The epidemiology of Yersinia infections in goat flocks : a thesis presented in partial fulfilment of the requirements for the degree of Master of Philosophy at Massey University

Thumbnail Image
Open Access Location
Journal Title
Journal ISSN
Volume Title
Massey University
The Author
Due to the increasing frequency of yersiniosis in goats, it was considered necessary to study the behaviour of Yersinia species in goat flocks. The aim of this study, carried out in several phases among goat farms in the Manawatu, was to identify factors involved in the epidemiology of Yersinia infections, which might eventually lead to the formulation of effective control measures. The first phase of the study was the screening of goat flocks for the presence or absence of Yersinia species infections. This phase was considered necessary, since prior to the study the prevalence of such infections among apparently healthy goats were unknown. The results of this phase showed that 18 of the 30 farms screened (60%) were positive for the infection. Concurrent with the screening phase, a postal survey was undertaken involving the farmers of the thirty goat farms. This survey gave an indication of the production and health management practices implemented on goat farms in the region, and how these related to the presence of Yersinia species infections in the goat flocks. The results of the survey (97% response rate) showed that farmers generally managed goats in the same manner as sheep, and that the farmers' knowledge of the presence of gastrointestinal bacterial infections such as yersiniosis was almost nonexistent. Stress-related management practices which might be associated with the presence of Yersinia species infections were also identified in this phase of the study. The farms found positive during screening were included in the next phase of the study, the prevalence survey. This phase involved the sampling of three age groups from each flock: kids (less than one year old), hoggets (one to two years old), and adults (two to five years old). The results of this phase showed that the mean level of Yersinia prevalence of all the combined age groups from the 18 farms was 15%. In kids, the prevalence was 24.7%, in hoggets 11.8%, and in adults 9.6%. The predominant Yersinia species recovered from kids was Y. enterocolitica biotype 5, comprising 94.5% of all the isolates. Among hoggets, Y. enterocolitica biotype 5 and the environmental strains (Y. frederiksenii, Y. kristensenii and Y. intermedia) were about equal in prevalence, while among the adults, the environmental strains predominated, comprising 92.7% of all the isolates in that group. The prevalence survey also revealed that infection levels among ihe different goat flocks were extremely variable, and since sampling was conducted only once, the results were obviously only minimum estimates of flock infection levels. In order to explain the inherent drawbacks associated with a single sampling event, it was decided to carry out repeated samplings on the same group of animals over time, particularly as Yersinia species infections had been reported in the past to be commonest during the colder months of the year. Thus a cohort study was implemented, where selected groups of goats stratified into three age groups (kids, hoggets and adults) were subjected to repeated monthly samplings for at least 12 months. Several key points were brought to light by the cohort study. It was shown that the incidence of potentially pathogenic Yersinia species (Y. pseudotuberculosis and Y. enterocolitica biotypes 2, 3 and 5) appeared to have a distinct seasonal variation, a characteristic which was absent in the incidence of the majority of the environmental strains (Y. enterocolitica biotype 1A, Y. frederiksenii, Y. kristensenii, Y. intermedia and Y. rohdei). Of the climatic factors studied, low daily minimum temperatures were particularly influential on the incidence of the potentially pathogenic strains, while increased monthly precipitation levels were highly influential on the incidence of the environmental strains. Age was also an important factor in the incidence of the infections, with the younger age groups showing a higher incidence of the potentially pathogenic strains and the older age groups showing a higher incidence of the environmental strains. The ability of the animals to develop apparent immunity against subsequent reinfection by the potentially pathogenic Yersinia species was another finding of the cohort study. The numerous strains of Yersinia isolated throughout the study exhibited heterogeneity in their reactions to biochemical testing, even among strains within the same species. An attempt was therefore made to classify these strains using numerical taxonomy. This procedure indicated that the pathogenic and environmental Yersinia strains were quite different, as shown by a number of distinct clusters.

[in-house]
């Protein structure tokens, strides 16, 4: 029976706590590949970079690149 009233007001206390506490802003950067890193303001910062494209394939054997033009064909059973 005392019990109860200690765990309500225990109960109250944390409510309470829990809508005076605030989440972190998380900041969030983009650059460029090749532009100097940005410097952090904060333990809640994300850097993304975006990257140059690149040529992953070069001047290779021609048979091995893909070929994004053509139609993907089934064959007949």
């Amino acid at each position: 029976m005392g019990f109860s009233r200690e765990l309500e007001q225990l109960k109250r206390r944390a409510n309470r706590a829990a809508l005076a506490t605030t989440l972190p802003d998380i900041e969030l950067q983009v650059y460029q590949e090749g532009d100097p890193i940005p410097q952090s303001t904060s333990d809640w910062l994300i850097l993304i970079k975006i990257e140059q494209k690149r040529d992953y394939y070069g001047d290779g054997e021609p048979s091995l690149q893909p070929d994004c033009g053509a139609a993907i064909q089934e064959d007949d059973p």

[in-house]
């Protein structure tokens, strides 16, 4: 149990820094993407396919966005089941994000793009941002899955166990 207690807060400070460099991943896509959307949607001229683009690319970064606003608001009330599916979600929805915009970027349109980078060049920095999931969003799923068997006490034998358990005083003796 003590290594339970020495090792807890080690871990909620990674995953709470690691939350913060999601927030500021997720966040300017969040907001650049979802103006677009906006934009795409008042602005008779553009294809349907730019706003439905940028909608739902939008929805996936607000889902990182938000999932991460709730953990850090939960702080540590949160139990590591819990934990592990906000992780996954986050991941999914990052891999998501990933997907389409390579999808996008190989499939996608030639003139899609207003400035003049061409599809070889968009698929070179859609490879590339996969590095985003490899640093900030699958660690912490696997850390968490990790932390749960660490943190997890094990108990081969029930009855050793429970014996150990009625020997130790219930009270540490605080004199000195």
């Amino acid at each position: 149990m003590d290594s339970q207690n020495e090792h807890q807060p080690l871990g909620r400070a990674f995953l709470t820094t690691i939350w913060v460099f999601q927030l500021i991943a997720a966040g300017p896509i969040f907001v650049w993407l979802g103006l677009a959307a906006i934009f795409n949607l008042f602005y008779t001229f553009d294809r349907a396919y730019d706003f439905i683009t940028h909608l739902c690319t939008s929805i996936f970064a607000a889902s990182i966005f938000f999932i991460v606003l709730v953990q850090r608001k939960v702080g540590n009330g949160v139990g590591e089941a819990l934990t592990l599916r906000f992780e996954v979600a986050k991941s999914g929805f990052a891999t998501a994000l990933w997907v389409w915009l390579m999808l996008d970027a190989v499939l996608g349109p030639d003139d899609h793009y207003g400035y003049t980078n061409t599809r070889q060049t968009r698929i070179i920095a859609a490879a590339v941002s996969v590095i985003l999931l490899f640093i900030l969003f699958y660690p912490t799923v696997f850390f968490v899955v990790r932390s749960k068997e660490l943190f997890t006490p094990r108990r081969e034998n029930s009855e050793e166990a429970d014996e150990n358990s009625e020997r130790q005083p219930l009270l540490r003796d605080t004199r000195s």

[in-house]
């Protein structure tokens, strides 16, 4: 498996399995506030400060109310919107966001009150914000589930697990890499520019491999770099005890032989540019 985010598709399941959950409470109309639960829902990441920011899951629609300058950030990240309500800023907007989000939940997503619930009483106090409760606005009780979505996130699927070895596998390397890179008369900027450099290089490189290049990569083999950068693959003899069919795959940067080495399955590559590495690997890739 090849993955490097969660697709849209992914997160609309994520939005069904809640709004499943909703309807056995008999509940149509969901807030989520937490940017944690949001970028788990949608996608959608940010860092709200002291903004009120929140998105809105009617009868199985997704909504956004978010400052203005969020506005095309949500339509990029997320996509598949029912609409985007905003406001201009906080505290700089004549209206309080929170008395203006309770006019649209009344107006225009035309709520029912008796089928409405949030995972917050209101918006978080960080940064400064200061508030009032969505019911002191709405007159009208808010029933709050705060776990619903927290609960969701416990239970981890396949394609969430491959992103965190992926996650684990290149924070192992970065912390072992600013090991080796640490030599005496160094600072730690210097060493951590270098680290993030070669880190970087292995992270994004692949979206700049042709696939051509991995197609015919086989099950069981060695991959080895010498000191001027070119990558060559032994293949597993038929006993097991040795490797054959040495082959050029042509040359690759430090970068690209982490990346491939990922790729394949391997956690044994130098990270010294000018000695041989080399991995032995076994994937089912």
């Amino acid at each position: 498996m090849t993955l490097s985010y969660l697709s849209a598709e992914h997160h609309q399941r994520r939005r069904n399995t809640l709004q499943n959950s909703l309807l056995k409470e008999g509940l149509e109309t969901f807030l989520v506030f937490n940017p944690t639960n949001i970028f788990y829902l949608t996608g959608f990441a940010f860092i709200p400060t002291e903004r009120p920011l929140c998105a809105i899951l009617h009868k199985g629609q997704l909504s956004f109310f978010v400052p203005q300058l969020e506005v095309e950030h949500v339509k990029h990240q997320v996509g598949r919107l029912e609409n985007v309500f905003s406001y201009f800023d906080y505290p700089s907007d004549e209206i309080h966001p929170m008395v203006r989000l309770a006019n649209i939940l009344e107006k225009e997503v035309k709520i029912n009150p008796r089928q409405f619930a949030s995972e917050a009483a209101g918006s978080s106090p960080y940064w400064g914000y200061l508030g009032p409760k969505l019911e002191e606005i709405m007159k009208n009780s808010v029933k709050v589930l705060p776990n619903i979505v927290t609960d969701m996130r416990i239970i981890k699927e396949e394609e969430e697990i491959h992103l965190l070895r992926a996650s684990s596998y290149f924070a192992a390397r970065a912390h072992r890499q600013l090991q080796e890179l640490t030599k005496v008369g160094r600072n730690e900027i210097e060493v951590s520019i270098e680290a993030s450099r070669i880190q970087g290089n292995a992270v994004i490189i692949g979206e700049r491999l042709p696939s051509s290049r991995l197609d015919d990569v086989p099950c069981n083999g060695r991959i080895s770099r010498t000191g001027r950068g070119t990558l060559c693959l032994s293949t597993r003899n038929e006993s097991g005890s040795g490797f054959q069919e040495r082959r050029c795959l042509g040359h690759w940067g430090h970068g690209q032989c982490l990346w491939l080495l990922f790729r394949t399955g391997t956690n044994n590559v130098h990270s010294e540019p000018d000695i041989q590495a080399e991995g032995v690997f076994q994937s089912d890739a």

Yersinia infections, Goats, Diseases, New Zealand, Yersiniosis